Russia intends to withdraw from the International Space Station after 2024, according to an announcement from Yuri Borisov, the new head of the Russian space agency, Roscosmos, in a meeting with Vladimir Putin on July 26, 2022. Borisov also said future efforts will focus on a new a Russian space station.
Current agreements on the ISS have it operating through 2024, and the station needs Russian modules to stay in orbit. The U.S. and its partners have been seeking to extend the station’s life to 2030. Russia’s announcement, while not a breach of any agreement or an immediate threat to the station’s daily operation, does mark the culmination of months of political tensions involving the ISS.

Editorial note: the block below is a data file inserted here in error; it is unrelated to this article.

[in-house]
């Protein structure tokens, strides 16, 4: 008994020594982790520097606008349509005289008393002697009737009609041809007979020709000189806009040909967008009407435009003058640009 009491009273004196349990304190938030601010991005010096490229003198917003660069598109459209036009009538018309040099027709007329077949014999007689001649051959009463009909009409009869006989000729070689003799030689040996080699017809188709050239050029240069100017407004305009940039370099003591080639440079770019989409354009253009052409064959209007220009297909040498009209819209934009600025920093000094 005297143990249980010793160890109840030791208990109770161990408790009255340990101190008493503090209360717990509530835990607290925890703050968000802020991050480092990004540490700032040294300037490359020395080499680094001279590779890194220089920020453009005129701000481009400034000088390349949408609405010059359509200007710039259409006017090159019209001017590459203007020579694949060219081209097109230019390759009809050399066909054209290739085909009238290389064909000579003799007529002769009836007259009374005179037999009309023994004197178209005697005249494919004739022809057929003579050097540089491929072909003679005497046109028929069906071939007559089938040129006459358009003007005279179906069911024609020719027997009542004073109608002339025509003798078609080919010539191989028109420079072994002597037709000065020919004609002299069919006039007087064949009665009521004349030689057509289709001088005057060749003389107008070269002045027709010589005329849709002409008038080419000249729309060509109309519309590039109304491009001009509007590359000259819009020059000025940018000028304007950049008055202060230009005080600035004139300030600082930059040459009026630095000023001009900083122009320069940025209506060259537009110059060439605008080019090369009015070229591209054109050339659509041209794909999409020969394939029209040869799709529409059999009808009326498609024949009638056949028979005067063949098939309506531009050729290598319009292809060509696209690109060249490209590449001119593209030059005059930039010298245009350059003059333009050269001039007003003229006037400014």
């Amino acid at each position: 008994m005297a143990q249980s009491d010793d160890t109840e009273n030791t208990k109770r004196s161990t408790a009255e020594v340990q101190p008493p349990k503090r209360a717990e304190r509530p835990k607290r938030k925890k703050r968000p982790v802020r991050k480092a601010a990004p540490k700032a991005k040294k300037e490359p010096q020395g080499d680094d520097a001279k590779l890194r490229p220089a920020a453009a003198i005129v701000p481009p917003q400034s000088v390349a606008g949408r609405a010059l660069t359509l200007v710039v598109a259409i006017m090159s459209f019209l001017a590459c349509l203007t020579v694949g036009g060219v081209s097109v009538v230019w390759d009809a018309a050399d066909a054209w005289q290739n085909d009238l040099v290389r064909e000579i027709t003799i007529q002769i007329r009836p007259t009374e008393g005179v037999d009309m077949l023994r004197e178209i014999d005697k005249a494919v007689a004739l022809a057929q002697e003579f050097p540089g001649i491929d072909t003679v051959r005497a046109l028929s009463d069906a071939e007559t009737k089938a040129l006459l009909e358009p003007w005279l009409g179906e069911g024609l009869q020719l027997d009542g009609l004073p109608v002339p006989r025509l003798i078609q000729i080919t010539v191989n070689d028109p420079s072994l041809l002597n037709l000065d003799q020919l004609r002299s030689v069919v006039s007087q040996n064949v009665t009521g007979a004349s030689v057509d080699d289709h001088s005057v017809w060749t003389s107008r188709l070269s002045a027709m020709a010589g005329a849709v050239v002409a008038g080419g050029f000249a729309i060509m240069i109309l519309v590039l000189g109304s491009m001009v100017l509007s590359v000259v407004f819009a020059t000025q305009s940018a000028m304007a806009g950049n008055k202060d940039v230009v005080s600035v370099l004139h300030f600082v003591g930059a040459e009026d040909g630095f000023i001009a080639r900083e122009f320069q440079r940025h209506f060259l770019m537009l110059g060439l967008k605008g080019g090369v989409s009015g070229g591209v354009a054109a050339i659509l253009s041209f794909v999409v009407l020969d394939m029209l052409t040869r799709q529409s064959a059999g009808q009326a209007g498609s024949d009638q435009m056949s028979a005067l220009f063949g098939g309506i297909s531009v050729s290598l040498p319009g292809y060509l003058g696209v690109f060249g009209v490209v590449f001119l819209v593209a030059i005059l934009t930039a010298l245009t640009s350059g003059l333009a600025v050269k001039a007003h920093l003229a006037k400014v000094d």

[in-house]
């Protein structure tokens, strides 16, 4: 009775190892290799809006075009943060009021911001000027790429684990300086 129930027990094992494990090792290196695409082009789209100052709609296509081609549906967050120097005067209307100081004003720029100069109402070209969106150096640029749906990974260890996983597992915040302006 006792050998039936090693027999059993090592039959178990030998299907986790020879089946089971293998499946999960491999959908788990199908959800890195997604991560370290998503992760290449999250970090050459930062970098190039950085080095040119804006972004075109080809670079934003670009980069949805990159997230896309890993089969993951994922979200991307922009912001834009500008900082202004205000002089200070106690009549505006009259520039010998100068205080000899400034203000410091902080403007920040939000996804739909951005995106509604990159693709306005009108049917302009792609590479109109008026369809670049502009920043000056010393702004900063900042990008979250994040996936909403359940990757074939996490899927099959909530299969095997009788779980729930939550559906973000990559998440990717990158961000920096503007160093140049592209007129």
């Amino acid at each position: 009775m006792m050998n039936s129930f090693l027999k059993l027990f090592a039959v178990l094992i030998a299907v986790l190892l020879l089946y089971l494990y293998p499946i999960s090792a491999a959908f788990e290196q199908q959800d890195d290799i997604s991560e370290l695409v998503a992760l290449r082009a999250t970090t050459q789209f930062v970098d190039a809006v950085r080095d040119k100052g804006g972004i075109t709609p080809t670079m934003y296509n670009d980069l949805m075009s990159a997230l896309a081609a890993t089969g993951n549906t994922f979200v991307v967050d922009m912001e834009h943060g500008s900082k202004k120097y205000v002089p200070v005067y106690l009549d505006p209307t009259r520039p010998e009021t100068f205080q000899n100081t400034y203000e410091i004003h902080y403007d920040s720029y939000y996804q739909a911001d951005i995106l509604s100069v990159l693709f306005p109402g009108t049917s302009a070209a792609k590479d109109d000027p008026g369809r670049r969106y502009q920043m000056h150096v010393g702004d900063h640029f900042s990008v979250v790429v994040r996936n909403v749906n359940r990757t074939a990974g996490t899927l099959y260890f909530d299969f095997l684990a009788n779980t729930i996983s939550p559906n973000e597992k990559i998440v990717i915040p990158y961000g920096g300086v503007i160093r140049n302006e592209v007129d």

Over its 23-year lifetime, the station has been an important example of how Russia and the U.S. can work together despite being former adversaries. This cooperation has been especially significant as the countries’ relationship has deteriorated in recent years. While it remains unclear whether the Russians will follow through with this announcement, it does add significant stress to the operation of the most successful international cooperation in space ever. As a scholar who studies space policy, I think the question now is whether the political relationship has gotten so bad that working together in space becomes impossible.